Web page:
Training Valerie Hogue’s first half marathon at the Canada Army Run

Valerie Hogue’s first half marathon at the Canada Army Run

Photo by Justin Van Leeuwen


Valerie Hogue, winner of the 2013 Why do you run Canada ArmyRun? contest, shares her experience from the race:

I was blown away by the kindness and hospitality of so many people including the volunteers, soldiers, complete strangers who came out to cheer, but especially by the kindness which you and iRun showered upon me. I think the best way to capture what I felt is to share with you what I posted on my Facebook page as I traveled back home on Sunday night and had a bit of time to reflect and digest on the weekend that has transformed and moved me in unspeakable ways:

Someone asked me what I found to be the hardest part of my race today- perhaps it was leaving MCpl Lebeau at the 10k since she had to slow down and stop because of her knee but she insisted I keep going since this was my race… Perhaps it was seeing and running beside some of our wounded and injured soldiers… Perhaps it was running beside and encouraging the soldier who spoke last night at the pasta dinner about his experience and injury in Afghanistan due to an IED, who ran with a tire tethered to him in memory of his buddy who lost his life in the same explosion… Perhaps it was the last 4 kilometres when I knew that the end was near yet still far away and I had to dig even deeper inside of myself and listen to the sage words of my coaches.

The last 4 kilometres I dedicated it to different people…. This is what carried me to the finish line! Kilometre 17 was dedicated to you Robert Ian Alyea for the amazing work you do as a soldier to make sure that I can sleep peacefully knowing that I am safe living in Canada. Kilometre 18 was dedicated to all those who supported me with likes, comments, physically ran beside me during this summer, and encouraged me each time our paths crossed. I felt like I was surrounded by a large circle of people and was being pushed forward through that tough kilometre. Kilometre 19 was dedicated to MCpl Manon Lebeau with whom I had the honour to run beside as she set the tone and pace for my race. And my last kilometre was all for me… in celebration of life!

I am convinced that running is a reflection of life. We can learn so much about ourselves through our runs and our races. My training and ultimately the Army Run have taught me more lessons that I could have ever learned in any classroom or through any degree. I have learned how to deal with the ups and downs of life – with the good and not so good days. I have learned that it’s ok to show emotions and to cry. I have learned that it’s also okay to fall on my rear, to sit there for a bit, but that getting back up and carrying on forward is even more important. I have learned that there is always an end in sight even if it seems do far away or almost unreachable. I have learned to accept the kindness of strangers who seek nothing more than to encourage others. I have learned that although I may feel lonely, I am never alone. I have learned that if I think I have it bad, someone is dealing with far worse. I have learned that there is a place and time to lead but that there is just as much a time and place where I need to learn, to listen, to accept, and to be led. I have learned to not take a single day for granted. I have learned that with fierce determination and a fire in my belly, ANYTHING is possible!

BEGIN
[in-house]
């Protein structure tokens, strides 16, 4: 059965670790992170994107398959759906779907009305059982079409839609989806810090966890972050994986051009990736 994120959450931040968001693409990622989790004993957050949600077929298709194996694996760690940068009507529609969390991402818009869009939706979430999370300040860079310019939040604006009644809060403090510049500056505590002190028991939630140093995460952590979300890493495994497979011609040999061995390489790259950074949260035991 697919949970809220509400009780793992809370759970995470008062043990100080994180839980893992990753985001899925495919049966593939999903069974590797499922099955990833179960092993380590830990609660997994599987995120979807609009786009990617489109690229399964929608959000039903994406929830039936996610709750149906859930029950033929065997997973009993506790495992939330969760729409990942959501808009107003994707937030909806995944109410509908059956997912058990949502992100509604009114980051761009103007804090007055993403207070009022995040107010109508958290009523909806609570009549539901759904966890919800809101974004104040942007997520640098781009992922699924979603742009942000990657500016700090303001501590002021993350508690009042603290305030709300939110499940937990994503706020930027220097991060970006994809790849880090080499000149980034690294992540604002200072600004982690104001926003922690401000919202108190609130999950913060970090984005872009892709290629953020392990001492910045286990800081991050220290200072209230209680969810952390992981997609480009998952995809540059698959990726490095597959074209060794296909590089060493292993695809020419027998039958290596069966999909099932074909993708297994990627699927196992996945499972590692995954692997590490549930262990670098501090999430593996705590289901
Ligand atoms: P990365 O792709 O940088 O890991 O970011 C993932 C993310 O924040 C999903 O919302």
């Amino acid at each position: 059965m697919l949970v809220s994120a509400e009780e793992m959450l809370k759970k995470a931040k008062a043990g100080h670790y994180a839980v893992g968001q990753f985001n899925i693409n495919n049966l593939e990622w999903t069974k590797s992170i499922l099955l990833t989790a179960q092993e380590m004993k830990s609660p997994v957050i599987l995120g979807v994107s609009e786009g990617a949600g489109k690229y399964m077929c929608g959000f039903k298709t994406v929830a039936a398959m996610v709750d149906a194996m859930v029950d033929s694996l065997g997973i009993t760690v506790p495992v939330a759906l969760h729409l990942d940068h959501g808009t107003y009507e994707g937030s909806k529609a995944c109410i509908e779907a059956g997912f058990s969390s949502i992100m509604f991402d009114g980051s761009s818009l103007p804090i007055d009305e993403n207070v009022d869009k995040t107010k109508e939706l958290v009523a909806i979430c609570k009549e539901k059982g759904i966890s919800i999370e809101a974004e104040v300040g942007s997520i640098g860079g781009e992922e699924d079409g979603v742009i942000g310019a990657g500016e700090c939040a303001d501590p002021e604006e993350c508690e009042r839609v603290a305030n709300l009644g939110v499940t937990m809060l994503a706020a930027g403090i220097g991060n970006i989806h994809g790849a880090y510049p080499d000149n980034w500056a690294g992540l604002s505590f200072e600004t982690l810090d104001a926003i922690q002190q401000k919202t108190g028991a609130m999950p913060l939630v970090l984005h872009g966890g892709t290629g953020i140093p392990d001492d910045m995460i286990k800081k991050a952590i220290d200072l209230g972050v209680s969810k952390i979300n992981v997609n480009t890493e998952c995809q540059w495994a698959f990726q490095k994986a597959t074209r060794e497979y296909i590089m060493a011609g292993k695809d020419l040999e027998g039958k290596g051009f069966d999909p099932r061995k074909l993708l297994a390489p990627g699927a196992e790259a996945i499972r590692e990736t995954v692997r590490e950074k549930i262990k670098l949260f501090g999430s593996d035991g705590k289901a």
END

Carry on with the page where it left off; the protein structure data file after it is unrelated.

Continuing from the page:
And what has the Army Run taught me? It has taught me that human will and determination brings out the very best in each and every one of us. It has taught me that we all possess the ability to be leaders and inspire others. It has taught me that what I do matters. It has taught me that I am stronger than I ever imagined. It has taught me to dream further, to strive for greater, and to reach even further for everything that life has to offer. It has taught me to live each day fully and to be grateful for the here and now. It has taught me to treasure moments spent with others for we never know when- or if- we will see them again. It has taught me that our Canadian Forces is one to be admired and respected for the core values upon which it stands.

So as you can see, I was deeply impacted by the kindness of so many people and the incredible opportunity to not only run with a soldier but to spend time and develop a lifelong friendship with one of Canada’s incredible individuals. It was a phenomenal opportunity to bridge the gap between civilian and military personnel; an opportunity I could have never created on my own. I have an even deeper respect for our military and Remembrance Day this year will be so much more meaningful as a result. I have even begun to think and explore possibly joining the Reserves…. I never expected that!